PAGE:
I'm glad I finally wrote that shopping bag post when I did, or it would look as if I was responding to the news that M&S is going to charge for plastic bags again. They used to, you know, until about 30 years ago. It's a relatively recent thing that they've been given away and it was in response to consumer pressure "I've spent £20 and you are charging 4p a time for plastic bags?" And indeed, they were quite expensive. It wasn't just a nominal penny or so. A charge of 5p now, while making a sizeable profit (which M&S will give to environmental charities), is not really enough to notice.
You might wonder why the focus on plastic carrier bags? The point is that they are 100% unnecessary and that it's something that, with only a small degree of care on our part, we can do without. It's like turning off the tap while cleaning your teeth, or not filling the kettle to the brim for a mugful or two - if you do it, it becomes normal. Yes indeed, sometimes in the home a plastic bag is useful, for messy rubbish, cleaning up after your dog or whatever - but most of us acquire far more than we really need for that.
But there again, we can all get caught out. I keep bags in my coat pocket, in the car and often have one in my handbag, but a couple of weeks ago I was moved to call into Waitrose, and bought more than could fit in the two bags I'd brought. So the larger items went back into the trolley and then the car, unwrapped, and the rest went into one extra bag. If I'd not had a car, it would have been too much to carry actually, so I'd have bought less (when on foot, never use a trolley...).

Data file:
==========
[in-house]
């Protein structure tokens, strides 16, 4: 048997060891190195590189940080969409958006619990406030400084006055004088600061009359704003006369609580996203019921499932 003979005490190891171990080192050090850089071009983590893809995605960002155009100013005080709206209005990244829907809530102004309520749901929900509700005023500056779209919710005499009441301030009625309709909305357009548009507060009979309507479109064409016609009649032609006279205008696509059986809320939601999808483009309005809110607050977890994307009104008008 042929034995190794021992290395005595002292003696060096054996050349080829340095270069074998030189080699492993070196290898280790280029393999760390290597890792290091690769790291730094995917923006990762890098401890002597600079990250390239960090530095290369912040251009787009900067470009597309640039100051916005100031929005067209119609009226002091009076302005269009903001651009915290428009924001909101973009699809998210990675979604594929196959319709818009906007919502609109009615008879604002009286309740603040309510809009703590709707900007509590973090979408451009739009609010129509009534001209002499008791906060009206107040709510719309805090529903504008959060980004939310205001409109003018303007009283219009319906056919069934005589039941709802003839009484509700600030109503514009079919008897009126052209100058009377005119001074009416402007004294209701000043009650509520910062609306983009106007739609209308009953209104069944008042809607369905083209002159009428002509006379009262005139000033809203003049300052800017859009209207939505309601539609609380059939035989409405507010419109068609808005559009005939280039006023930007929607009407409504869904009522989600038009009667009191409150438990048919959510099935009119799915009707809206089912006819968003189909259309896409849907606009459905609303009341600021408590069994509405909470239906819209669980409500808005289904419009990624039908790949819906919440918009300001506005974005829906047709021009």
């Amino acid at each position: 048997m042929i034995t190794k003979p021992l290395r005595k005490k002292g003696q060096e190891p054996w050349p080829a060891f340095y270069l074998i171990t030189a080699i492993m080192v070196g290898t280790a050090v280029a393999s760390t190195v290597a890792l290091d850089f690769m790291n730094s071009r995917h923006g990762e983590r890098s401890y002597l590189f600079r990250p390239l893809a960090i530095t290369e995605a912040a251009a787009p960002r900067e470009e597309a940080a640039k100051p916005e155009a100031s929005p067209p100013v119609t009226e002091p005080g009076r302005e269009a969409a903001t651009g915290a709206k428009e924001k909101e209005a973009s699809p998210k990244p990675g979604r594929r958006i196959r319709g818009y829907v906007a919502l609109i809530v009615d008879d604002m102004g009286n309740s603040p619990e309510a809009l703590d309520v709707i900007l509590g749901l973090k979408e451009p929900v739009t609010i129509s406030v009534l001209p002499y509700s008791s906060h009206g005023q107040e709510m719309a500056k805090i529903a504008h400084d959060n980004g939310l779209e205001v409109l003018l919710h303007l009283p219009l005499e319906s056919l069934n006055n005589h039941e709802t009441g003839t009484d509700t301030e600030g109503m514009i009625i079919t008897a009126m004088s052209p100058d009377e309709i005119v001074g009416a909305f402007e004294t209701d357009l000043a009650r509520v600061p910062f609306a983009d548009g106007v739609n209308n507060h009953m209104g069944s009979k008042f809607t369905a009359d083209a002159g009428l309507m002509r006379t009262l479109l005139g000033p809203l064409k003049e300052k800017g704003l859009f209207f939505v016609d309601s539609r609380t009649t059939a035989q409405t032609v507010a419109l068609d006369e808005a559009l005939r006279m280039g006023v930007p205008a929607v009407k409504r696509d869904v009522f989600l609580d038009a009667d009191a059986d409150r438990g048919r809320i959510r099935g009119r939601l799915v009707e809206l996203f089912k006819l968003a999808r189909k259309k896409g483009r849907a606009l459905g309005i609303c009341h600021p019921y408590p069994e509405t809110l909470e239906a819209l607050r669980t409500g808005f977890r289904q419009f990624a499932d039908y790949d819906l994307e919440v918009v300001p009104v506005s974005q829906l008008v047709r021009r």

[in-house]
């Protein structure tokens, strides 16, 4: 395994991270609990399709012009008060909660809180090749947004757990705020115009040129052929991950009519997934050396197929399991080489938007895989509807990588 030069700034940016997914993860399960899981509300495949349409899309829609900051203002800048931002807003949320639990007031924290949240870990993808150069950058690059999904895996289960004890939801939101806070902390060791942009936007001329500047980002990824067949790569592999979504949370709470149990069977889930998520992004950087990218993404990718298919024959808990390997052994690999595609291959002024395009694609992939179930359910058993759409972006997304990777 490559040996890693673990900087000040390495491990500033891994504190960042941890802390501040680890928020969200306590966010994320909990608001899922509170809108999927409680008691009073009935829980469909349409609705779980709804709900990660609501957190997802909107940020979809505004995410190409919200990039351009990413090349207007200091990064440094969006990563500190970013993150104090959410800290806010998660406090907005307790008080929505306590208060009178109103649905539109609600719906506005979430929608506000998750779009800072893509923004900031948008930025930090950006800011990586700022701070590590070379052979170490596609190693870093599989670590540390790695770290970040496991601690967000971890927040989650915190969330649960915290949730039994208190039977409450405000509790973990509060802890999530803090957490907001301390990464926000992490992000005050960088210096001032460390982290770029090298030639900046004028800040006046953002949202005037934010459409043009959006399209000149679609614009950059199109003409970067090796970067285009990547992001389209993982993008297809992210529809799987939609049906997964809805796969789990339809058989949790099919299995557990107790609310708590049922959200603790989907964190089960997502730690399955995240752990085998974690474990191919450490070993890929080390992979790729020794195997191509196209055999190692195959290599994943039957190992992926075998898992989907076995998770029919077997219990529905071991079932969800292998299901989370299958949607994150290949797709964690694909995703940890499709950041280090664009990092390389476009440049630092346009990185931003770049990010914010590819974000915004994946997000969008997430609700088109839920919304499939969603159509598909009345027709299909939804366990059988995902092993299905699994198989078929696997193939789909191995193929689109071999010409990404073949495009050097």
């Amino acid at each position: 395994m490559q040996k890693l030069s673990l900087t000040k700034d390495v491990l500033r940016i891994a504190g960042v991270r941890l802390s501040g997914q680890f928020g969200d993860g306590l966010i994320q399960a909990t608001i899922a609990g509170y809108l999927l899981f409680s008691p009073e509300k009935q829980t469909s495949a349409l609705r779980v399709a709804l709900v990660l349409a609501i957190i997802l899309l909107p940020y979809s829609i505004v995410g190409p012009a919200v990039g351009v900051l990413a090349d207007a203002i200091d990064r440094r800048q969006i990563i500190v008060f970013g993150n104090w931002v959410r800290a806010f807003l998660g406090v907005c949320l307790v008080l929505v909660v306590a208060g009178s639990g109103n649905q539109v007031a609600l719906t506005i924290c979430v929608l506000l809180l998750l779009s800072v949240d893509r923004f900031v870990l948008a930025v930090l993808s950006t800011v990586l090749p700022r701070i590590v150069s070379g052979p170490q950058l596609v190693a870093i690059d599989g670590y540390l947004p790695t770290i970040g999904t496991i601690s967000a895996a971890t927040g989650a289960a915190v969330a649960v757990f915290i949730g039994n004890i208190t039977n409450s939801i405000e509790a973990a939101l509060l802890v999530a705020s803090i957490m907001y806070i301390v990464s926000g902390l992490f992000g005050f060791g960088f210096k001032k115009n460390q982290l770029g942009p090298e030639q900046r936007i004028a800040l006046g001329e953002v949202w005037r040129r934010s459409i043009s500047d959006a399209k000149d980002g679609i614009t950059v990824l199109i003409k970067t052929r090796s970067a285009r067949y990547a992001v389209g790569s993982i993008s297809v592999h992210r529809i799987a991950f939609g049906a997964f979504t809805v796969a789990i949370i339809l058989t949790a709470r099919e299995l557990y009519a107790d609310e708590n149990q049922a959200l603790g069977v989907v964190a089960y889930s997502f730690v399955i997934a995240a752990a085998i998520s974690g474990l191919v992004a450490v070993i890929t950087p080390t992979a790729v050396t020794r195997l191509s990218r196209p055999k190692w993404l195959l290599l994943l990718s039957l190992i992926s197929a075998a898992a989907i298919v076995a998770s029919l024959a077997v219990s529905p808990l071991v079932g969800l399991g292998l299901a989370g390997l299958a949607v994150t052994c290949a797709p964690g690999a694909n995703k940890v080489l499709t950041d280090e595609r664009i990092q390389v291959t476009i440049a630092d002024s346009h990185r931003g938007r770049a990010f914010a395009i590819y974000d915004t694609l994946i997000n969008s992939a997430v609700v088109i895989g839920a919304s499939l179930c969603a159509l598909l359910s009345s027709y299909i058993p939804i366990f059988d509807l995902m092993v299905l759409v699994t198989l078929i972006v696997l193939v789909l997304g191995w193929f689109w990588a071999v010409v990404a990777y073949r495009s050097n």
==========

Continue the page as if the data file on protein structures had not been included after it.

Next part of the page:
It's like a diet (don't worry, I've another place to bore people about my diet). If you eat something you *shouldn't* it's better to accept it and work out why you did it and how you'll make sure it doesn't happen very often than to say that this proves that you are unable to diet and spend the rest of the day filling your face. Similarly, use as few bags as possible, make sure you reuse them - and for shopping if possible. When they are about to fall apart, then use them as bin bags.
It's oddly satisfying, you know, refusing carrier bags. Al's customers boast about remembering their own, but no one nags if they haven't got one. They are offered a box (I also remember that supermarkets used to have a stack of boxes near the checkout for customers' use) or an onion sack, free, or a cornstarch bag at cost price - which is 10p for a standard carrier bag size. I'm sure the cost comes down if they're bought in huge quantity, but Al could buy plastic bags for a tenth of the price. If your local shop starts to give away cornstarch bags, remember that the cost will be reflected in higher prices.